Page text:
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Another tool that I've used is Transcriber. The bottom pane is a navigable waveform like Audacity's, but it also has a top pane that can break the waveform into sections. It's normally used for creating transcripts, but you can skip the transcribing and just break the audio into the sections you want to study. Switching sections is then just a single mouse click or cursor key. There is an option for infinite repeat of a section or of a highighted region.


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:D Awesome! I just noticed your mention of Transcriber, right after I created a new thread regarding it.

I thought I was the only one on the planet using that useful tool for language learning.

I wrote a brief article about Transcriber, which includes a 30 second video, demonstrating the results of segmenting the audio around certain difficult words. The process is very quick, and you can zoom in on the waveform.

The cool thing is after you segment the difficult parts of the audio, they can be permanently associated with the transcript, so you can easily focus on those difficult parts again later.

c_redman, have you aligned any texts with audio files in Transcriber, for later review? I've done this with a couple Chinese audiobooks so far.

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Because my listening skills are so poor, I mainly use it for deciphering texts I don't understand, and which don't have transcripts. I split the audio up at the sentence level, and then repeat every sentence until I can understand it and type it all in. It's great for studying with a tutor, because I can jump directly to places I have a question about. I also export the transcript to html format and print it, so we can go over that as well, correcting character mistakes, etc.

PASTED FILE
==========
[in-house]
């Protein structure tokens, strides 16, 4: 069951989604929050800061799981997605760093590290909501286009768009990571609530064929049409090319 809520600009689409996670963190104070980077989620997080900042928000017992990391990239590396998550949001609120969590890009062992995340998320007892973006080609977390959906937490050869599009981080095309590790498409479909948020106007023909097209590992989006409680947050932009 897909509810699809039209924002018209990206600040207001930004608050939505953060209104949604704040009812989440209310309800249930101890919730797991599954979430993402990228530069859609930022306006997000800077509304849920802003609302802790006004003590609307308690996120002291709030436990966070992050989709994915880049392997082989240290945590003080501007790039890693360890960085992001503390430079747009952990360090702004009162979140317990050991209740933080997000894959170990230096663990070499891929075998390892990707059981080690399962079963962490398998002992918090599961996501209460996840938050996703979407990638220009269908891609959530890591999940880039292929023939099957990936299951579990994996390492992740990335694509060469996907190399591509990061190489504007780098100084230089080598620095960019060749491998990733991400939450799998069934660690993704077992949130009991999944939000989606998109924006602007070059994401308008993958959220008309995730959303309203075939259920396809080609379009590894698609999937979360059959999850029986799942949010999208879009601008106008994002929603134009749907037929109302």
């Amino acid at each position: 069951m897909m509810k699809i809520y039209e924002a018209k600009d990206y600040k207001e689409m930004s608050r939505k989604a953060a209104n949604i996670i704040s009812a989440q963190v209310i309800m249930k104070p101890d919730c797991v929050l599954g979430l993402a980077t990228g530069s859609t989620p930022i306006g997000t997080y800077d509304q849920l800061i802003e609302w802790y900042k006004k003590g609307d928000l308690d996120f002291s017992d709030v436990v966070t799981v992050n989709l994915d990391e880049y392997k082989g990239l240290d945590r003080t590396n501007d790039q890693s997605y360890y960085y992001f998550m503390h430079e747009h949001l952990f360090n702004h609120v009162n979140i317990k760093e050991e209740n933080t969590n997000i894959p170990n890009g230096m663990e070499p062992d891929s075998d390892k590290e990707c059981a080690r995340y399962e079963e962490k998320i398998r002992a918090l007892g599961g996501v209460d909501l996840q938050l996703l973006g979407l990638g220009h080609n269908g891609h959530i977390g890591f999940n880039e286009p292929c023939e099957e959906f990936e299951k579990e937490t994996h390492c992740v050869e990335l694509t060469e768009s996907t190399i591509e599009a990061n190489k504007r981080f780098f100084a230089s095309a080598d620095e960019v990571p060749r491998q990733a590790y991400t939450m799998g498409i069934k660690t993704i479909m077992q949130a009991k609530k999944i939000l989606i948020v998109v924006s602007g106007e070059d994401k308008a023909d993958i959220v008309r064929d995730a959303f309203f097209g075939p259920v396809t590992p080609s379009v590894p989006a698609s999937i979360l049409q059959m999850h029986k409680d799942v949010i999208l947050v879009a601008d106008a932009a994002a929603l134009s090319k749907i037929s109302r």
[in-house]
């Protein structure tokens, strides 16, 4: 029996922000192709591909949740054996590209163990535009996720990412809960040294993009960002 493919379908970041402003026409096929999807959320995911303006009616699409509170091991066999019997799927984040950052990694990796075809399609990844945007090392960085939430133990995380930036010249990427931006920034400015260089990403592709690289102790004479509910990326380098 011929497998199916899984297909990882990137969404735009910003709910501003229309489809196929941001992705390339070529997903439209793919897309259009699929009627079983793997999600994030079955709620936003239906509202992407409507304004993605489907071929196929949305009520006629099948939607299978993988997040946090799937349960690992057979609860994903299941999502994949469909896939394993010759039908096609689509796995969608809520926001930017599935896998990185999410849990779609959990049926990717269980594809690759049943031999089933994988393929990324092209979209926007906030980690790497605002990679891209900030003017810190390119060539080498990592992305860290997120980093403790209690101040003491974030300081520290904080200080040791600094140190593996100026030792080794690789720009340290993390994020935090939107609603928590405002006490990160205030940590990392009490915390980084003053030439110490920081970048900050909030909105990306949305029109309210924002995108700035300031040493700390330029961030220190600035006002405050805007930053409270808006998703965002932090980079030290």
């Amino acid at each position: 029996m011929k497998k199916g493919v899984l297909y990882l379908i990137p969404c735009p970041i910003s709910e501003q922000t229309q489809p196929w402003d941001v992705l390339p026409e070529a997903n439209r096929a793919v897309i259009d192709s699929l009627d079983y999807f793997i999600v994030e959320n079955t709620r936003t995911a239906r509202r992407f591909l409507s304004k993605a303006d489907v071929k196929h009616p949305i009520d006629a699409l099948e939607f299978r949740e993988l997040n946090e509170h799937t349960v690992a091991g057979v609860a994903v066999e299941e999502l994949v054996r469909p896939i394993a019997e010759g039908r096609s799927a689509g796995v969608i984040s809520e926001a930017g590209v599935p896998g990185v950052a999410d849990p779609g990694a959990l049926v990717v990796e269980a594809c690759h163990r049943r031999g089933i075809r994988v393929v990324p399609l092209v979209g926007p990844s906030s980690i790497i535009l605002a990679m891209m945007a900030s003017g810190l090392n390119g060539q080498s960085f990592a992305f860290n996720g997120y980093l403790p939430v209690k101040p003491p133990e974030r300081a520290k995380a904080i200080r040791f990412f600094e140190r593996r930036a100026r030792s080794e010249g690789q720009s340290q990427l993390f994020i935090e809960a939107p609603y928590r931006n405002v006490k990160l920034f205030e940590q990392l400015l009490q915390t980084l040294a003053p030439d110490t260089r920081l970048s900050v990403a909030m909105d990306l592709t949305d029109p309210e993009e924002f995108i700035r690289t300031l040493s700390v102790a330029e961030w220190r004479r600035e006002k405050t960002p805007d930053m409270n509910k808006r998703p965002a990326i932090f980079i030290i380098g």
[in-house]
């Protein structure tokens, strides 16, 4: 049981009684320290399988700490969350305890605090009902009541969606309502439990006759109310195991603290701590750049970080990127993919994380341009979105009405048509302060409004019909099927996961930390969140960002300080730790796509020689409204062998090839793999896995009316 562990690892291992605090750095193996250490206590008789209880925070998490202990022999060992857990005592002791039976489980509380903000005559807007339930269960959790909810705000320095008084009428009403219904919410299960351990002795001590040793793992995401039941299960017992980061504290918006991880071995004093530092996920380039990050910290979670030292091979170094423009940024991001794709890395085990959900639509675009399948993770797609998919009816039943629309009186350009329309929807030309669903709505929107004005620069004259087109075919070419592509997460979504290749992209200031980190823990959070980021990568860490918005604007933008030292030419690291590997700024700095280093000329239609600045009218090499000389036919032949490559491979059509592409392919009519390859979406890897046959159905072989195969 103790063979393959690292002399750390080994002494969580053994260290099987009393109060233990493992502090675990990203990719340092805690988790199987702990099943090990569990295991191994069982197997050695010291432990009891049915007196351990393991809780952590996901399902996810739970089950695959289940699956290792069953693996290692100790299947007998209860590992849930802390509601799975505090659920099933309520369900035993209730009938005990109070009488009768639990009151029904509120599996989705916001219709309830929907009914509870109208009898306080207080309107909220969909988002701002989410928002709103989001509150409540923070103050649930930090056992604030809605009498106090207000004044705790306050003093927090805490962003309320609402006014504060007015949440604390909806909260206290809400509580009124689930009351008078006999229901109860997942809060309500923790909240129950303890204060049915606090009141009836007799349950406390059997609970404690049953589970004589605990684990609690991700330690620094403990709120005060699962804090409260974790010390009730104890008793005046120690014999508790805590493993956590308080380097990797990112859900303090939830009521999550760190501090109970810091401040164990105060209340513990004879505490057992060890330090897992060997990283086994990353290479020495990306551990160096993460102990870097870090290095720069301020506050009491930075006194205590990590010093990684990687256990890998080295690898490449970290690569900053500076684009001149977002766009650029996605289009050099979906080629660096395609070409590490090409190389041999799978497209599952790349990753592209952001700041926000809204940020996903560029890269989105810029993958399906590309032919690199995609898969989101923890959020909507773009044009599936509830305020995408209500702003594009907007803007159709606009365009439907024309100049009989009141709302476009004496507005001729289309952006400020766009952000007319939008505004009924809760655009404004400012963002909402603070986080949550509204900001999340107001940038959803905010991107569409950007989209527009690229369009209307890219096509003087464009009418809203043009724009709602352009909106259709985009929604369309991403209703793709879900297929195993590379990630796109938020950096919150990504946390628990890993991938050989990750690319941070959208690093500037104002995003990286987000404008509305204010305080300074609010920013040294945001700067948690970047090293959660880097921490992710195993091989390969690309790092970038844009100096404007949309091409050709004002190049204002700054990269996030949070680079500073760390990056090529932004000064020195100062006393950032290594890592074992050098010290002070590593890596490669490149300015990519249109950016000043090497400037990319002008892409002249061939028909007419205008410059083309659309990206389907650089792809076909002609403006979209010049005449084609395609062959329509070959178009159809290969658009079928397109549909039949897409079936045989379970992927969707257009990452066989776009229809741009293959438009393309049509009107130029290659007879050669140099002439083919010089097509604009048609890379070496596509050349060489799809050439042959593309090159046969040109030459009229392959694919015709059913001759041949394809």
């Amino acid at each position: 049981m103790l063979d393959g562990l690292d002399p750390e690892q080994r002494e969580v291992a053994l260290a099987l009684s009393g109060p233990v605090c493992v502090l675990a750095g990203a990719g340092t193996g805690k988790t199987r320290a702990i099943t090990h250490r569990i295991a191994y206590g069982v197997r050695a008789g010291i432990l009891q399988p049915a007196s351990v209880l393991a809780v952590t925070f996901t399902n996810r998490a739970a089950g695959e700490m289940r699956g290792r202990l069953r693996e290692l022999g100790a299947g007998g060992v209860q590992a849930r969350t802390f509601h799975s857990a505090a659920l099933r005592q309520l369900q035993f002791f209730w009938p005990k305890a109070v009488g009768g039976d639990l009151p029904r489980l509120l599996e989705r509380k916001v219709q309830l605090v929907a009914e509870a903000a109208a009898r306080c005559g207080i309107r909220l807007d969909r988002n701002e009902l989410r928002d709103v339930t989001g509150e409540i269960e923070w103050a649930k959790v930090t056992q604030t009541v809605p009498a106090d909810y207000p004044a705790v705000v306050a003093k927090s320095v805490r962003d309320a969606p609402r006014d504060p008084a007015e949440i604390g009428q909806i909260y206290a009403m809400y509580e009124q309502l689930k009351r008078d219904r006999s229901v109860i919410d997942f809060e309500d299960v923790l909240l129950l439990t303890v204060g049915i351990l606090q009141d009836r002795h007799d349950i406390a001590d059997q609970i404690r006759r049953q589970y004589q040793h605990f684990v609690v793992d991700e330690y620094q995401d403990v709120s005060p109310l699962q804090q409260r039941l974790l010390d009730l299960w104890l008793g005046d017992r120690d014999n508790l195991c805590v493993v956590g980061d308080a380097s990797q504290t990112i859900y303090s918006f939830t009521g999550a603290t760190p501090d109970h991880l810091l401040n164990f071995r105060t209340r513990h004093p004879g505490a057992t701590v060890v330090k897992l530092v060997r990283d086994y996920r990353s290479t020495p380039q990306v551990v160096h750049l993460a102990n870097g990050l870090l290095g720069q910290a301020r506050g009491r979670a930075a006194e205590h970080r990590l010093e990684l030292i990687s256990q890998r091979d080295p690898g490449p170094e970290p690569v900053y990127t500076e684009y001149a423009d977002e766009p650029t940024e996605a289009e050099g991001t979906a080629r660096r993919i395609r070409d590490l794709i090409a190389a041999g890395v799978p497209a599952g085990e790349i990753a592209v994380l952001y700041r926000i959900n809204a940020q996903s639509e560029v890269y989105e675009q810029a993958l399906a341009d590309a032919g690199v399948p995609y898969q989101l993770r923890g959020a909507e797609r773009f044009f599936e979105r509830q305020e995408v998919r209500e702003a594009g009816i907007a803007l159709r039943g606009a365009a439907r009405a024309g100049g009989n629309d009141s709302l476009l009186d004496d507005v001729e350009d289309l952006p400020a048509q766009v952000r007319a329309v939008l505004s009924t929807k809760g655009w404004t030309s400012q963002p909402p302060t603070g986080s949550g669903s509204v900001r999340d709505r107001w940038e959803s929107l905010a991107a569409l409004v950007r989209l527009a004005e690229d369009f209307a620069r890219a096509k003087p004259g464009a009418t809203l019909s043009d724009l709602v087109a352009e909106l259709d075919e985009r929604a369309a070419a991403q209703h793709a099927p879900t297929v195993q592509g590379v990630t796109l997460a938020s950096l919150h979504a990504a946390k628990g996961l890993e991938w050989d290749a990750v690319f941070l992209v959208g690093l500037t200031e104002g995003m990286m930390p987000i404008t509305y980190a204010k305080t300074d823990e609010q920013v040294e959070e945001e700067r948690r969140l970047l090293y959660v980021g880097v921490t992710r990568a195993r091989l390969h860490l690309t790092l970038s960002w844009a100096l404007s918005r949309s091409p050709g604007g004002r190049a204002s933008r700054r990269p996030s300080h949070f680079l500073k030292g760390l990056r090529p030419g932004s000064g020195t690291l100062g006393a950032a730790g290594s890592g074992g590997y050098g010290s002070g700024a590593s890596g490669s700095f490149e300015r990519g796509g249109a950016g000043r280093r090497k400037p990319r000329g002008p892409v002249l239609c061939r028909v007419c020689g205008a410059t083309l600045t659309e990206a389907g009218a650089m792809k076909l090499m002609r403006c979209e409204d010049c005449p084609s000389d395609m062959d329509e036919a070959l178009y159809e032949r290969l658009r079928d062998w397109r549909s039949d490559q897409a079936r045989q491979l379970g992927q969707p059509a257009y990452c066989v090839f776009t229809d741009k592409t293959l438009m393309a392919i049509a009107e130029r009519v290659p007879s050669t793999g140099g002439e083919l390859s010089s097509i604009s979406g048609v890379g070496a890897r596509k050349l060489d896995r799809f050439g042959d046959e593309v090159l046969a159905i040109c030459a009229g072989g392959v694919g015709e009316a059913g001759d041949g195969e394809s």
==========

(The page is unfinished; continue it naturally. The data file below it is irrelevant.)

Another tool I've played with a little is Transana (they offer an older free version). The learning curve is steeper, so you won't get far without doing their tutorial. It's nice in that it can also handle video as well as audio.

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  • 3 weeks later...

I'm very surprised at what appears to be a lack of software to let language learners collect material (text/audio/video) and synchronize the text to the audio. Transcriber and Transana let you align an audio to a text, but they don't really help you align Chinese with the Pinyin with the English. Once all that material is aligned, I think it could really help out a learner.

Plus you could cross reference new material with old material you've already read.. like when reading something new, and you see a word that seems vaguely familiar, you could instantly see the places in other books you've read where that word or phrase appeared.

Little things like that could help learning process along, and really personalize it to the user.

Does anybody know of such tools? Like a "corpus" manager, or learning studio or something?